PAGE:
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From Petr Sumbera <Petr.Sumb...@Sun.COM>
Subject Re: Tomcat with/without Tomcat native library
Date Thu, 02 Aug 2007 09:14:09 GMT
Thank you both for the info. But what is your opinion about the crash I 
am experiencing with SSL:

bash-3.00# /usr/apache2/bin/ab -c 4 -n 10000
This is ApacheBench, Version 2.0.40-dev <$Revision: 1.146 $> apache-2.0
Copyright 1996 Adam Twiss, Zeus Technology Ltd,
Copyright 2006 The Apache Software Foundation,

Benchmarking localhost (be patient)
SSL handshake failed (5).

Test aborted after 10 failures

apr_socket_connect(): Connection refused (146)
Total of 1 requests completed


I understand that test is not good but Tomcat shouldn't crash, right?



"Mladen Turk" <> wrote in message
 > Petr Sumbera wrote:
 >> Hi Bill and all,
 >> not sure what is the right way for comparison between using and not 
 >> APR. I tried Apache ab tool like this:
 >> ab -c 4 -n 10000 http://localhost:8080/favicon.ico
 >> And I don't see any difference. Actually it might be little bit slower
 >> with APR. The file size is 21630, so it should use sendfile then (well
 >> actually our APR doesn't use sendfile at the moment as far as I know).
 > The purpose of APR is to change the model from thread-per-connection
 > to thread-per-request. This means it will behave much faster when
 > you have 1000 concurrent clients using Keep-Alive (HTTP 1.1).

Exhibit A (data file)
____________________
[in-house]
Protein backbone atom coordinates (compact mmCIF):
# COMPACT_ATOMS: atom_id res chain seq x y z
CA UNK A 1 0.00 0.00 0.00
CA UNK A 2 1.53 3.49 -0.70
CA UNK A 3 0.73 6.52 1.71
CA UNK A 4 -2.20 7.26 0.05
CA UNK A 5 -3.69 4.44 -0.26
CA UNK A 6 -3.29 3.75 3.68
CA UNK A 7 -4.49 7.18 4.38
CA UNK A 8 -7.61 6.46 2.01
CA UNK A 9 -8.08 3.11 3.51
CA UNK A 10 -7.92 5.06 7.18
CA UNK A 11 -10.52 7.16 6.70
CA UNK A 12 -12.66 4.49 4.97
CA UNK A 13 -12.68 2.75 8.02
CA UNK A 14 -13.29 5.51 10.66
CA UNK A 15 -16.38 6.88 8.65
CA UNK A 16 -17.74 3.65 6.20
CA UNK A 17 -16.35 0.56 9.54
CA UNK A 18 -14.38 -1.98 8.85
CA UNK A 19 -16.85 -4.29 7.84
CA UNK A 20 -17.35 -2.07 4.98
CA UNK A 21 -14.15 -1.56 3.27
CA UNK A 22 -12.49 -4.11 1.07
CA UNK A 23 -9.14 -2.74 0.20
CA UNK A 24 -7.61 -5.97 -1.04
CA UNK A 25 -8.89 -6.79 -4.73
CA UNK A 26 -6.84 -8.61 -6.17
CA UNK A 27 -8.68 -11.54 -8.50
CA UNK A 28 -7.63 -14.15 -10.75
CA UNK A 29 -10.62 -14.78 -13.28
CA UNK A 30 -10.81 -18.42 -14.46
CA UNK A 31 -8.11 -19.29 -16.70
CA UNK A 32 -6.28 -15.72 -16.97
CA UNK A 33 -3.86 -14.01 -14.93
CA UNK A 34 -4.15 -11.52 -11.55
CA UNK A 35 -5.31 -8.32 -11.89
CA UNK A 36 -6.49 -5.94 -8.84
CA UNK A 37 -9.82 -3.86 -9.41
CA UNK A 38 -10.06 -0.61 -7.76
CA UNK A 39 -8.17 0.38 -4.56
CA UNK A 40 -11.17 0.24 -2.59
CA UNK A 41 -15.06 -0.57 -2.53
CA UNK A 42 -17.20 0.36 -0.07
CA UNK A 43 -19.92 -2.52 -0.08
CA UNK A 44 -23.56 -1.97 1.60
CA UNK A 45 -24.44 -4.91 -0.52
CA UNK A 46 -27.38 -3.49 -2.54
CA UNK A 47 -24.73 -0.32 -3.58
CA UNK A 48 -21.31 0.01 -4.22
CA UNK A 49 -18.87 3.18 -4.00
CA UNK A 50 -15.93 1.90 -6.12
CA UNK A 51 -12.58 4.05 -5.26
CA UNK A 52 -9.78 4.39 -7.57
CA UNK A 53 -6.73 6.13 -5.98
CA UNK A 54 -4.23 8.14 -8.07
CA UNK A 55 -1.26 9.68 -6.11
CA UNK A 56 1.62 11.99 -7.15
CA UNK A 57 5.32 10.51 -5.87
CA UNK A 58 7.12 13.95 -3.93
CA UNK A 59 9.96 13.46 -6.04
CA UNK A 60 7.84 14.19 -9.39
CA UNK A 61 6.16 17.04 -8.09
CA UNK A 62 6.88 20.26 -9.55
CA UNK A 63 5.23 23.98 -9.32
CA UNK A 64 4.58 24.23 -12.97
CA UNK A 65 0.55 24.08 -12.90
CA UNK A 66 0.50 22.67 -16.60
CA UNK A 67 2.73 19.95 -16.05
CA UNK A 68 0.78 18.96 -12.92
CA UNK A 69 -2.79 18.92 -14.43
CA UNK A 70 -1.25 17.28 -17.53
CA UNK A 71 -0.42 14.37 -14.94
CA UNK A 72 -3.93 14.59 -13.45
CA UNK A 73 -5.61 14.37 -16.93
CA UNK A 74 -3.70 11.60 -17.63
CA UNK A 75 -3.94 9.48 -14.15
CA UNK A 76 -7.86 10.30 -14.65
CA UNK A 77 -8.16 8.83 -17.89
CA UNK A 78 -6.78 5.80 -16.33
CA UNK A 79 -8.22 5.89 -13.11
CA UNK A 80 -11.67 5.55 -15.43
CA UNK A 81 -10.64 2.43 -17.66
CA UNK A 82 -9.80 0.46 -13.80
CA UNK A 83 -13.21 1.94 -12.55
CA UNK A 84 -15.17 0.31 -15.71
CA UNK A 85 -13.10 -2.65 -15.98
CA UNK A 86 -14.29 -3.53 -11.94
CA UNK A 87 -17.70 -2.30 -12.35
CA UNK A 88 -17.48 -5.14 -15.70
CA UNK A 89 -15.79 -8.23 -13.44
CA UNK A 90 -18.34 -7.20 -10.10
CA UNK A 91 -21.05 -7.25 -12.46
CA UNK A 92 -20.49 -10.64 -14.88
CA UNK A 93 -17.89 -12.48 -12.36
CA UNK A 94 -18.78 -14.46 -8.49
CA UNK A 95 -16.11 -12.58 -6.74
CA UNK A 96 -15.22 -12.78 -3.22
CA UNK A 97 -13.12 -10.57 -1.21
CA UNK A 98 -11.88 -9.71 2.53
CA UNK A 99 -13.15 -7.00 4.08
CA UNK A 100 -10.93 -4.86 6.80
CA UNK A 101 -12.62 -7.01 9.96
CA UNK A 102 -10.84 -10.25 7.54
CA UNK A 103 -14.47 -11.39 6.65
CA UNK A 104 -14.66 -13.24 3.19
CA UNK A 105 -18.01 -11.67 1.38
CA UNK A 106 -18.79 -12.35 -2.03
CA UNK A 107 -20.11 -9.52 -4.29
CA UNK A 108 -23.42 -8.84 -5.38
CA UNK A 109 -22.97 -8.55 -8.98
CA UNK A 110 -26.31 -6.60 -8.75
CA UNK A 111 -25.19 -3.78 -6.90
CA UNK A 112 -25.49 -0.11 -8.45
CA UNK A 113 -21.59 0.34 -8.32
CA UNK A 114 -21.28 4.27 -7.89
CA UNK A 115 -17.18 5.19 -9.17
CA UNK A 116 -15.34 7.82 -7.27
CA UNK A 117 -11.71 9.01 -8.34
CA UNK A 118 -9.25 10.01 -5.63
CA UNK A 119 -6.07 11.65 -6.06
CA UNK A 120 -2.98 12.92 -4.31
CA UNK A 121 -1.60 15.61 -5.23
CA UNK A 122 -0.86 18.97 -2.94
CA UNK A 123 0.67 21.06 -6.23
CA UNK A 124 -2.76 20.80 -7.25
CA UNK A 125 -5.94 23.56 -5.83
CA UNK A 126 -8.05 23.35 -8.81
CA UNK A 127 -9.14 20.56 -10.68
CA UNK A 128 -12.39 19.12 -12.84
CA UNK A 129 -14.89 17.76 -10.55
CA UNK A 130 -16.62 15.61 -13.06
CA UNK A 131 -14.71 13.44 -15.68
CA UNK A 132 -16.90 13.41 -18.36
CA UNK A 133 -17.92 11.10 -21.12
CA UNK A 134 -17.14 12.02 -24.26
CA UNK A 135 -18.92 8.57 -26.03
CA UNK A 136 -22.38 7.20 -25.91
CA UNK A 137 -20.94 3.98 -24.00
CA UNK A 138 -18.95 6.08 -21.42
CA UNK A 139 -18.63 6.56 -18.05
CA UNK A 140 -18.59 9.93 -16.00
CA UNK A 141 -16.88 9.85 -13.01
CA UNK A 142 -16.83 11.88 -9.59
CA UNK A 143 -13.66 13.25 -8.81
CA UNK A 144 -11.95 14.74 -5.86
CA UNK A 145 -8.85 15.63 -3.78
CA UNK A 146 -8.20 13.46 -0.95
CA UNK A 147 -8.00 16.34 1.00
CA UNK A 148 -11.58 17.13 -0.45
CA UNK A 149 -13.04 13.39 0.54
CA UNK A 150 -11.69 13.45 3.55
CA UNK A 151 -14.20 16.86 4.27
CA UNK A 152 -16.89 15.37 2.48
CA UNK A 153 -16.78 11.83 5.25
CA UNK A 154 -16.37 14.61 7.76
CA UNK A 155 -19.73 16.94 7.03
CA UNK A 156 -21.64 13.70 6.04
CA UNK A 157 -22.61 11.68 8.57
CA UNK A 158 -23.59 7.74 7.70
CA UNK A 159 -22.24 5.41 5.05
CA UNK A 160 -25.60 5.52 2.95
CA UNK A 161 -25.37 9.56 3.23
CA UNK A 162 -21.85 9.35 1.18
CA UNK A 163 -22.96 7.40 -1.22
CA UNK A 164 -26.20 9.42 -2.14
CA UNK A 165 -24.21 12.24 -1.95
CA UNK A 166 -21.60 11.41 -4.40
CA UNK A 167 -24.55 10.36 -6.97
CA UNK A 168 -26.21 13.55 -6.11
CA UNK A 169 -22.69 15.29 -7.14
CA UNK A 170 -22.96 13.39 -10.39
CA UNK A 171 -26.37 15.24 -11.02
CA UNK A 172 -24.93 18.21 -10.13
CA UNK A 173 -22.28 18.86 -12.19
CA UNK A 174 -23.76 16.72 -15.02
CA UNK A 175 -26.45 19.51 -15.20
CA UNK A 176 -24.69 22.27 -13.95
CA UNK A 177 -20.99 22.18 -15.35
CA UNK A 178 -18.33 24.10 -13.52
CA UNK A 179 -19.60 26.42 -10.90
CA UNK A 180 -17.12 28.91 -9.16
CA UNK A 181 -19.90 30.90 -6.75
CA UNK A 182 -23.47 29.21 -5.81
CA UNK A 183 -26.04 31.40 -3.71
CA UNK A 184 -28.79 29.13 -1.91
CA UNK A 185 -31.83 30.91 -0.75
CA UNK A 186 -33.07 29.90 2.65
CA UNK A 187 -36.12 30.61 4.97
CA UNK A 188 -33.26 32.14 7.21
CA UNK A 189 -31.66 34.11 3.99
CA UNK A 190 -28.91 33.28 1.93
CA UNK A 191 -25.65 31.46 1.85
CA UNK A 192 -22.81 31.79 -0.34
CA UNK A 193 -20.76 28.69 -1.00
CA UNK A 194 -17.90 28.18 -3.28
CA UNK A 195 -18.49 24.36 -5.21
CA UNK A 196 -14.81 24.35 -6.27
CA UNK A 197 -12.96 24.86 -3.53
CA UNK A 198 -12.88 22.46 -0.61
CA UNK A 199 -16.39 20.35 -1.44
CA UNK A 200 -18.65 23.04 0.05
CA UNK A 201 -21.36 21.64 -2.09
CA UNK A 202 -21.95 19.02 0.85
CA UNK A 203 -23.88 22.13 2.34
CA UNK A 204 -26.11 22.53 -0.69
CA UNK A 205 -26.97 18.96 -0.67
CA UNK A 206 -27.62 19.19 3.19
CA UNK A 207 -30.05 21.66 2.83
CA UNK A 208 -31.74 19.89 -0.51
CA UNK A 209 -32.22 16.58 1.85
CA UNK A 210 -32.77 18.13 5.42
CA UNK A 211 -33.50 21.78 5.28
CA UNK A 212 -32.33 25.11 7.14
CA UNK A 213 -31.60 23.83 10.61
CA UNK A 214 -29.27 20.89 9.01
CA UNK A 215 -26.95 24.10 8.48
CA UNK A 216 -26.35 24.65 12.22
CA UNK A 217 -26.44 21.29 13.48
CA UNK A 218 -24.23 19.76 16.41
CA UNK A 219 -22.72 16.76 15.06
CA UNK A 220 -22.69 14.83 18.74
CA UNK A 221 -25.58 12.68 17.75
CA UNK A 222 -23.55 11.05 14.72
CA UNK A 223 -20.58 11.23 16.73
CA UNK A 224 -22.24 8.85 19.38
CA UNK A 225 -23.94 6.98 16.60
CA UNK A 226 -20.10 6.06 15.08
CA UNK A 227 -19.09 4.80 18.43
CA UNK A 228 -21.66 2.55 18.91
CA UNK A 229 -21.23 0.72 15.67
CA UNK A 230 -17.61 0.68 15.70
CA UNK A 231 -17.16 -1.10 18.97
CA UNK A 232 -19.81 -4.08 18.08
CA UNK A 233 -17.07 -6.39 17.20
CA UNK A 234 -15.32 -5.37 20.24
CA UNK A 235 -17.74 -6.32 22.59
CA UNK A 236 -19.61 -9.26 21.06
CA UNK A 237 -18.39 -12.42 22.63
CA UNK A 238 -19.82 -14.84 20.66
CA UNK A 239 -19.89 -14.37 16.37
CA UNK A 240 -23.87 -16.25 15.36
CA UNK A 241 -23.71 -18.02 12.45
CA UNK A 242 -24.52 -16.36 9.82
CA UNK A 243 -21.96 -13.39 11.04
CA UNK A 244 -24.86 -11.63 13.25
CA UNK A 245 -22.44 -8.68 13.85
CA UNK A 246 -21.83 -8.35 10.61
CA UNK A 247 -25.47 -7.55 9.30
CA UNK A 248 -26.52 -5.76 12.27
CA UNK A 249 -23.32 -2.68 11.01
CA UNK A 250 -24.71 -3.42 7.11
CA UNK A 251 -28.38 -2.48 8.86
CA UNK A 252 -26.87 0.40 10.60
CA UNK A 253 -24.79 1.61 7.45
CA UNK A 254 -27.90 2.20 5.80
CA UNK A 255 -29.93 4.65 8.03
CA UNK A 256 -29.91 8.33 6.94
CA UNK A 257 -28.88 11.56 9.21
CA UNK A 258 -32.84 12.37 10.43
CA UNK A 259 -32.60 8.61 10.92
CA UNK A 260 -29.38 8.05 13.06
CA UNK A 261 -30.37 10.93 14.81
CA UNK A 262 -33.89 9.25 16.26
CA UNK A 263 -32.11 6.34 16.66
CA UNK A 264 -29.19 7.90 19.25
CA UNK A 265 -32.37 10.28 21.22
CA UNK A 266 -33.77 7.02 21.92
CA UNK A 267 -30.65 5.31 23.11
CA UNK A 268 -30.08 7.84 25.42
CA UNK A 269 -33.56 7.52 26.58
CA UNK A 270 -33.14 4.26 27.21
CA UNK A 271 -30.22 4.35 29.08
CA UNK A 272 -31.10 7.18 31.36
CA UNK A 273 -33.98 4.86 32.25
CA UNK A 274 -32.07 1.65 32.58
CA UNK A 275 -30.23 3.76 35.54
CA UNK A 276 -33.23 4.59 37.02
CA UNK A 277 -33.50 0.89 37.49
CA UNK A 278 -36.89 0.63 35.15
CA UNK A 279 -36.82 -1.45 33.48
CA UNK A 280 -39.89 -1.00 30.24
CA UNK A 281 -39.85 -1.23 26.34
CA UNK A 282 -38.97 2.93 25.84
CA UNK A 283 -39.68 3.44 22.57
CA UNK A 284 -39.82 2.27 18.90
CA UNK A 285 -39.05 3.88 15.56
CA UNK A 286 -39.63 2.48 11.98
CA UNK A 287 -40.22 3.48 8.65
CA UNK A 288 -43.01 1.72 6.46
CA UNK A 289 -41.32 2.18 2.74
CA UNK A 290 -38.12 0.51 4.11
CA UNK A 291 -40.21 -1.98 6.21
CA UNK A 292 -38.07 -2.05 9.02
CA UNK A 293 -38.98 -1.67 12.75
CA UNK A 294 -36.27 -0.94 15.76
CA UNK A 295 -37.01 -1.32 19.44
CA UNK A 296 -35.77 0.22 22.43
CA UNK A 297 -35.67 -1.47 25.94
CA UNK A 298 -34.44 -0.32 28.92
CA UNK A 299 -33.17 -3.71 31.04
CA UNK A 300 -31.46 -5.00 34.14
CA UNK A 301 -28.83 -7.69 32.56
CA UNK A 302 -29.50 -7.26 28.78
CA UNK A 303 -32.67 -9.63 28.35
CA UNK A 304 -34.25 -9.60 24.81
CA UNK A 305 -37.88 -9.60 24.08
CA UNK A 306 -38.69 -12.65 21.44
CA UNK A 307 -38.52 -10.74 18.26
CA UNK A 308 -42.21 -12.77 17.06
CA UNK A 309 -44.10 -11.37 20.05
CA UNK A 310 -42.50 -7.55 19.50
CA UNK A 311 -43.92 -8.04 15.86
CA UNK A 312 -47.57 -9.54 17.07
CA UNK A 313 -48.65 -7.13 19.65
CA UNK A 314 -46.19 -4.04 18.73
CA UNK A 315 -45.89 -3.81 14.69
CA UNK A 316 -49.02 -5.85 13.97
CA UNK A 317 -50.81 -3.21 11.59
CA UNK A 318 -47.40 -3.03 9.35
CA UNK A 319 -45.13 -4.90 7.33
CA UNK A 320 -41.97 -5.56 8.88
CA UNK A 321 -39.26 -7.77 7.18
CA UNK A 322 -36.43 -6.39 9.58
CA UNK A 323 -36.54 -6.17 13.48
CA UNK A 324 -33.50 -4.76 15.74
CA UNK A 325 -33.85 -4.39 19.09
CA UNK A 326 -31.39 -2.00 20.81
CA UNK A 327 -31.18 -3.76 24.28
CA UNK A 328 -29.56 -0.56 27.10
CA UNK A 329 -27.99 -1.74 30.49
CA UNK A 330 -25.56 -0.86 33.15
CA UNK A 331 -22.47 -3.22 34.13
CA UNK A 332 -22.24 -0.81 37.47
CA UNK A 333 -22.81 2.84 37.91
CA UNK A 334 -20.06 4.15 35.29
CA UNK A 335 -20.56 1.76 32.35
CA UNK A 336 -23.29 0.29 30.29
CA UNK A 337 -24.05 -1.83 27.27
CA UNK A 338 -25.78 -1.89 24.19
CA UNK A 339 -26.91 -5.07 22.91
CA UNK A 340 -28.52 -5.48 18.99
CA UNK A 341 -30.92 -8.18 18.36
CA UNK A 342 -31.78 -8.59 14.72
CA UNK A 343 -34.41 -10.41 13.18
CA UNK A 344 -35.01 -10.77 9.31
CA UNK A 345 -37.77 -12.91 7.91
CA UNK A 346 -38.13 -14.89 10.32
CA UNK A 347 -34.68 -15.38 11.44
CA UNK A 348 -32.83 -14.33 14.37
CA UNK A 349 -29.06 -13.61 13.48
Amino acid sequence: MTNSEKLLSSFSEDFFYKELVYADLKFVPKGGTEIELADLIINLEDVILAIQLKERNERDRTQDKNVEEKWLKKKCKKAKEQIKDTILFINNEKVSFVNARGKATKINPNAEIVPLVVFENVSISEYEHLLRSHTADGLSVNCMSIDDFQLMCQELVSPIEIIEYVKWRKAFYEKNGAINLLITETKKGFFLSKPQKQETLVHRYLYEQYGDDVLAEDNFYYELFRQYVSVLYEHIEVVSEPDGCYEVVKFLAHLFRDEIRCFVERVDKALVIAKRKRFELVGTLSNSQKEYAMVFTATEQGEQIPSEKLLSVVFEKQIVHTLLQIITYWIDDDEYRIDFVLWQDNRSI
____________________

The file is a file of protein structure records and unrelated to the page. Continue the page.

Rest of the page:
I agree with Mladen here.  Your test is artificial, so under most systems
the non-APR connector will win (since you only have 4 clients connecting to
TC).  And since you haven't specified '-k' to ab, you are really testing
connection speed, which isn't realistic.

On Solaris, having a 1000 threads blocking on input isn't that big of a
deal, so I'm not sure about the "much faster" claim, but I haven't profiled
Tomcat lately :).

 > In that case you'll be able to serve them all with lower number
 > of maxThreads.
 > So, try to use the 'normal' test tool instead a brute force one like 'ab'
 > that will reflect the real load to your boxes.
 > I mean, the ab (Apache Bench) is a DoS tool, right ;)

When I was profiling, I used JMeter and 500 clients with about a one minute
ramp-up time (I don't care about how it handles an accept flood), and about
a 5-10 second delay between requests (I don't have the script I used
anymore, so I don't remember the exact value).  Also, if you use JMeter, 
the HttpClient Sampler or configure the Sampler to use a bigger
than default pool, since by default the Sampler doesn't scale 
up to
this level (skewing the results).  Also interesting would be to use a 
connectionTimeout on the <Connector /> and longer delays between requests.
But for a good comparision, make sure that the maxThreads attribute on the
<Connector /> is large enough to handle the lode.

 > Regards,
 > Mladen.
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